Searching for New Bosons with Light and Gravitational Waves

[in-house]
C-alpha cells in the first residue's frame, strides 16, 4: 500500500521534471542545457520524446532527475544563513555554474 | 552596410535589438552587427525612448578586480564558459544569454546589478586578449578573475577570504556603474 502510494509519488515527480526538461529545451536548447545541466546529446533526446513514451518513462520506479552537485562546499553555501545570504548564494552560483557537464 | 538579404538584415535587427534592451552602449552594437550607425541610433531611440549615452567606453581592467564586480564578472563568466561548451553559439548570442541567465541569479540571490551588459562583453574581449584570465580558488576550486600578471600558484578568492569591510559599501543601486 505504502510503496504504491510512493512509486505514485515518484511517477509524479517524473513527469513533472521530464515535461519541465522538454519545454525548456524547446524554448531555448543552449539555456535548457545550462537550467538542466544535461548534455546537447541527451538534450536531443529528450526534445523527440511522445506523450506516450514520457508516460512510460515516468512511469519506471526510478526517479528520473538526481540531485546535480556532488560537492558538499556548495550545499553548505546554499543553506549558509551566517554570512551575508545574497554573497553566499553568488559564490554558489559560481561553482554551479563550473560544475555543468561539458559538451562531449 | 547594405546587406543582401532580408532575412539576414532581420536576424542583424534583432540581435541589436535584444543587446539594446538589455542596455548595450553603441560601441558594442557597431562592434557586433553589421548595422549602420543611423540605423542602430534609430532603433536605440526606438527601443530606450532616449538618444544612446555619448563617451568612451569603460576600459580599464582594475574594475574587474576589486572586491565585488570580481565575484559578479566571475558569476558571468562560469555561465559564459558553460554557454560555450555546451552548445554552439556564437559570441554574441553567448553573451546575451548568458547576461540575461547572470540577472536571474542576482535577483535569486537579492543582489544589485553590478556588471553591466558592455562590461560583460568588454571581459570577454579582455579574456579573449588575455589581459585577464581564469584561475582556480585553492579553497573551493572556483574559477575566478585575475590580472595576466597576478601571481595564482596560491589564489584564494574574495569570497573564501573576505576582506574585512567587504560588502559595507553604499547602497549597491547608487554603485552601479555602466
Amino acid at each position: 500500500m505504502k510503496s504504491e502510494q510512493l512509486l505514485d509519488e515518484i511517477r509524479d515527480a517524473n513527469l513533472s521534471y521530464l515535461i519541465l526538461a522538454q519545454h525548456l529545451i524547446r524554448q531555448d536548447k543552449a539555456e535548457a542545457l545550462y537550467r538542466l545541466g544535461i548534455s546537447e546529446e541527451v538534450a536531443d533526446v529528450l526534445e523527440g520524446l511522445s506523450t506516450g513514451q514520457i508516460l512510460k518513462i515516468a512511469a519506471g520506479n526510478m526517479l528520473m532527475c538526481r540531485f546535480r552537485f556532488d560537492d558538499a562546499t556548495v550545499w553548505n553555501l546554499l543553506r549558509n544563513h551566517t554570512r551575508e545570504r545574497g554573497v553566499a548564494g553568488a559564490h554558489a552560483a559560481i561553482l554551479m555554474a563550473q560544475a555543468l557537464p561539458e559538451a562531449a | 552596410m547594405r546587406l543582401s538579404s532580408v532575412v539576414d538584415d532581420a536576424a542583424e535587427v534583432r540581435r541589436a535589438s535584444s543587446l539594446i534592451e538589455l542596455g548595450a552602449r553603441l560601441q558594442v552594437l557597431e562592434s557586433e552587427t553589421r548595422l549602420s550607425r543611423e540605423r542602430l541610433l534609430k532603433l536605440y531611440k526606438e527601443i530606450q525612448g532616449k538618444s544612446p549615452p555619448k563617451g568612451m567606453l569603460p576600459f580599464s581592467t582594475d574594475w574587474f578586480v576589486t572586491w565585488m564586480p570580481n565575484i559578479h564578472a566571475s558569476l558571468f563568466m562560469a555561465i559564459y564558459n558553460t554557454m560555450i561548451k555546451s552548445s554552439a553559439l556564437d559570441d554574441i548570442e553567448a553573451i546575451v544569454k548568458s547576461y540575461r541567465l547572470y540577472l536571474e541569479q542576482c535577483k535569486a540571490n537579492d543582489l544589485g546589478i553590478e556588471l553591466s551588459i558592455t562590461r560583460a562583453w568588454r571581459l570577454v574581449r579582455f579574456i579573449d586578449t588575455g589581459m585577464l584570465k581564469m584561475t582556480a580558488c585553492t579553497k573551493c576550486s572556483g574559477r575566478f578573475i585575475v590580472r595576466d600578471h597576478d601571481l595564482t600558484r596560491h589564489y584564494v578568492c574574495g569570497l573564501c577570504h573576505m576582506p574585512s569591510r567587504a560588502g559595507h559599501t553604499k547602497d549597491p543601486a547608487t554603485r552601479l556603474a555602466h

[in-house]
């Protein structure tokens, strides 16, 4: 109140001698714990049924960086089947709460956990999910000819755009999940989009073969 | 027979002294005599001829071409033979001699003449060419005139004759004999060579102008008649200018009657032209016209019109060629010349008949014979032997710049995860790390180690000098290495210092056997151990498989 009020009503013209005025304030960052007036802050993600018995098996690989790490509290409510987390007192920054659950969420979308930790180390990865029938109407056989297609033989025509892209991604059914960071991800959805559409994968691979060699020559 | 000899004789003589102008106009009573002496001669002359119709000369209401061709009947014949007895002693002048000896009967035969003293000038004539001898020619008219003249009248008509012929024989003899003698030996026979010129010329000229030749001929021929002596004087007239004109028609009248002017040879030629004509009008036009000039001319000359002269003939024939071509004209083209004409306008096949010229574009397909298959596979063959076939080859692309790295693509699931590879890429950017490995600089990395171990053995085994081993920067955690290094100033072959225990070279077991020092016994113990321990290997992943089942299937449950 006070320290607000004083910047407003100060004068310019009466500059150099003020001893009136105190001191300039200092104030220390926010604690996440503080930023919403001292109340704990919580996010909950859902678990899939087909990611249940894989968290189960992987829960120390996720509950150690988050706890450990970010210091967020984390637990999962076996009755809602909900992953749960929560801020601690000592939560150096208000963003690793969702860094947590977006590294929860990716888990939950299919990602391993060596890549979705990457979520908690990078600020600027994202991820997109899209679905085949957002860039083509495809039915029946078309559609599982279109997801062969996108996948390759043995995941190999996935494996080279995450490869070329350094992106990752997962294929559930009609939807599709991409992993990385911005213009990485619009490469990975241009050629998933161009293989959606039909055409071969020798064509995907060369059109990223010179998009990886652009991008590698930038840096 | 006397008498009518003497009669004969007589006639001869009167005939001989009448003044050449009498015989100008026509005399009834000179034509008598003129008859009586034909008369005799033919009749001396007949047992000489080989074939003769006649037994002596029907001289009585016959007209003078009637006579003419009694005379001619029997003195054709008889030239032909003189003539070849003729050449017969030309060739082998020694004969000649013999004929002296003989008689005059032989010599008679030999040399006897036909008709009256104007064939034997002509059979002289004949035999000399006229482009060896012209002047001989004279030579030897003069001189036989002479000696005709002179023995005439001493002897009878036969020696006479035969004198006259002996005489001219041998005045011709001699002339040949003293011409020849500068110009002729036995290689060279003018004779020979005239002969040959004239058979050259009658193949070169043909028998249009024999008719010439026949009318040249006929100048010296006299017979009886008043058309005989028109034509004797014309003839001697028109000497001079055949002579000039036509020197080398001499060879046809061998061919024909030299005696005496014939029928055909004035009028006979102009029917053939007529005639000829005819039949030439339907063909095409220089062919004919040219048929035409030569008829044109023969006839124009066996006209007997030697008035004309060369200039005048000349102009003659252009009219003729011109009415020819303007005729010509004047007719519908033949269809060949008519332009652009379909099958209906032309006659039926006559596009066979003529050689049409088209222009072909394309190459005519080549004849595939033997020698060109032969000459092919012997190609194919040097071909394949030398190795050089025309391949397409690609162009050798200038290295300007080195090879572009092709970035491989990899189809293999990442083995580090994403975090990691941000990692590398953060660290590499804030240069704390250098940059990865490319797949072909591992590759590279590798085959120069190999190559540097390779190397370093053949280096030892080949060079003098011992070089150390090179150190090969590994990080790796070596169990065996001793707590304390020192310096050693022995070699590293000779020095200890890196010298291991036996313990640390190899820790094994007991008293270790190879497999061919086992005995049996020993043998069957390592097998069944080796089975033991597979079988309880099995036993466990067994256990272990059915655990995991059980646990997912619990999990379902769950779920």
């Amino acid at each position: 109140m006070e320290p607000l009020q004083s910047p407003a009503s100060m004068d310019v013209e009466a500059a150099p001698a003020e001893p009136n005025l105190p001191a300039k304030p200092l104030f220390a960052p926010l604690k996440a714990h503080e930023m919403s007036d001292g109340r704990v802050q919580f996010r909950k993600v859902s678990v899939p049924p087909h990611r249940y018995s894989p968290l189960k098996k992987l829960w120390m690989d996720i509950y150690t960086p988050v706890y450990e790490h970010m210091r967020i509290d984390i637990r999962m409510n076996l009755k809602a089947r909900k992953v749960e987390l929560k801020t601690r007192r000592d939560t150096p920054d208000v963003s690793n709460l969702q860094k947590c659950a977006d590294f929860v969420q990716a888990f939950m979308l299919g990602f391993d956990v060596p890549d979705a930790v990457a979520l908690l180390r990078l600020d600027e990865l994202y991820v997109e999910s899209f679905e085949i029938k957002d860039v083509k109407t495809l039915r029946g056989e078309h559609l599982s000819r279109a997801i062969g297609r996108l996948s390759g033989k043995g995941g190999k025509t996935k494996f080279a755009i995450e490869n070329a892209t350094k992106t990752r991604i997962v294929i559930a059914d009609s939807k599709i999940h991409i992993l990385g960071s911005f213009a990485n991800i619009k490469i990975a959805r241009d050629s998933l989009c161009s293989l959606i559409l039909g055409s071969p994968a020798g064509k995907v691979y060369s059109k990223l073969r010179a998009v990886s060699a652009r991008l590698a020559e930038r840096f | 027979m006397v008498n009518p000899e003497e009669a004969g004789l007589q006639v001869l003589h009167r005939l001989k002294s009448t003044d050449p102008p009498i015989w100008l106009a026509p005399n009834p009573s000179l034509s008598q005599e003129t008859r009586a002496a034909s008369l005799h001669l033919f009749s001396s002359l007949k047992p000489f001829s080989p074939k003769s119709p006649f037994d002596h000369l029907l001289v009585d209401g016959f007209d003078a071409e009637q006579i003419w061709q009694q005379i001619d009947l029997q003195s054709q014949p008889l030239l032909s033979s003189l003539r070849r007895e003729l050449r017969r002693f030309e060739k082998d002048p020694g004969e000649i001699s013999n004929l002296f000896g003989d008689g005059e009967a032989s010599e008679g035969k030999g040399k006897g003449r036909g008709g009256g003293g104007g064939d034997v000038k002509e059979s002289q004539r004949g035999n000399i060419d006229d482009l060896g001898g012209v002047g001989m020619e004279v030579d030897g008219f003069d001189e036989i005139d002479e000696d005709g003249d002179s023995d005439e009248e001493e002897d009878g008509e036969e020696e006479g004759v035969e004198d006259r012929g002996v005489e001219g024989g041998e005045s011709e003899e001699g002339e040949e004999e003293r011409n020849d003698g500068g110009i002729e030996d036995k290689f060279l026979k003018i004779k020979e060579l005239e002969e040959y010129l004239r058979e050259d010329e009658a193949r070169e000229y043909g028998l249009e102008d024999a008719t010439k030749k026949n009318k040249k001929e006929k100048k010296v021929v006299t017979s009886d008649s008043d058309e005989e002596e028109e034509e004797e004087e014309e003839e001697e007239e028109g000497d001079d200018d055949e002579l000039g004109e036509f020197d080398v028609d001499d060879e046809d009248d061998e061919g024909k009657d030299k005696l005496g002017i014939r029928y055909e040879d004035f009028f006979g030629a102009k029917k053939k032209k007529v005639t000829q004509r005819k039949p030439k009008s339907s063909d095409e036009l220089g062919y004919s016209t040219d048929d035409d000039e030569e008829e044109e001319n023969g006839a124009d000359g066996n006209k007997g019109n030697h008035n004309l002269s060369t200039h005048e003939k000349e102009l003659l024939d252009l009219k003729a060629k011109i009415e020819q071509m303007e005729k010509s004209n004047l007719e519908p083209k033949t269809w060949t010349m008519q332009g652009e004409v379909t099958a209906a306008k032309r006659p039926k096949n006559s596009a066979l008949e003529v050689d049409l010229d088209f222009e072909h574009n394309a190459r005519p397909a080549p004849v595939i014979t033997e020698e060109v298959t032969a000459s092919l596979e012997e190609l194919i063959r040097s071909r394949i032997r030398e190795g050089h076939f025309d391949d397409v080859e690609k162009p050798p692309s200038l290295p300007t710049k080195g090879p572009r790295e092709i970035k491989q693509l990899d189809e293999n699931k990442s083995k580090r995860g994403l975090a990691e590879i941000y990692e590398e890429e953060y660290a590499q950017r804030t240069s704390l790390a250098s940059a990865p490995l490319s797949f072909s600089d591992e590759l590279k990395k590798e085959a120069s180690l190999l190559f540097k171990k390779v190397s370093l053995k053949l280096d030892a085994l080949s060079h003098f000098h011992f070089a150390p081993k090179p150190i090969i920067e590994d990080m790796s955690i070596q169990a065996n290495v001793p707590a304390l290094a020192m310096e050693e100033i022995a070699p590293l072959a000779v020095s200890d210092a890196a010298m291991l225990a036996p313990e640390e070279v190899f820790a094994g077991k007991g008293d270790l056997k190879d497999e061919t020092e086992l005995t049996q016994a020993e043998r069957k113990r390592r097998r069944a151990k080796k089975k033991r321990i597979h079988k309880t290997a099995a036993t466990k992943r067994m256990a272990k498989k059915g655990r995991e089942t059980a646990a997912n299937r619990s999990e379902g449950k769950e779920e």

Theories beyond the Standard Model often include new, light, feebly interacting particles whose discovery requires novel search strategies. I will discuss two approaches to search for such particles; first, an experimental proposal based on photonic materials, in which axion or dark photon dark matter can efficiently convert to detectable single photons. A prototype experiment is underway, and current experimental techniques promise to reach significant new dark matter parameter space in the 0.1 − 10 eV range. Second, I will discuss how the process of superradiance, combined with gravitational wave measurements, turns black holes into nature's laboratories for new ultralight boson searches. When a bosonic particle's Compton wavelength is comparable to the horizon size of a black hole, superradiance converts energy and angular momentum from the black hole into exponentially growing `hydrogenic' bound states of bosons. Axions and dark photons can be constrained from black hole spin measurements, and these systems may source up to thousands of monochromatic gravitational wave signals, enabling LIGO to discover new particles.
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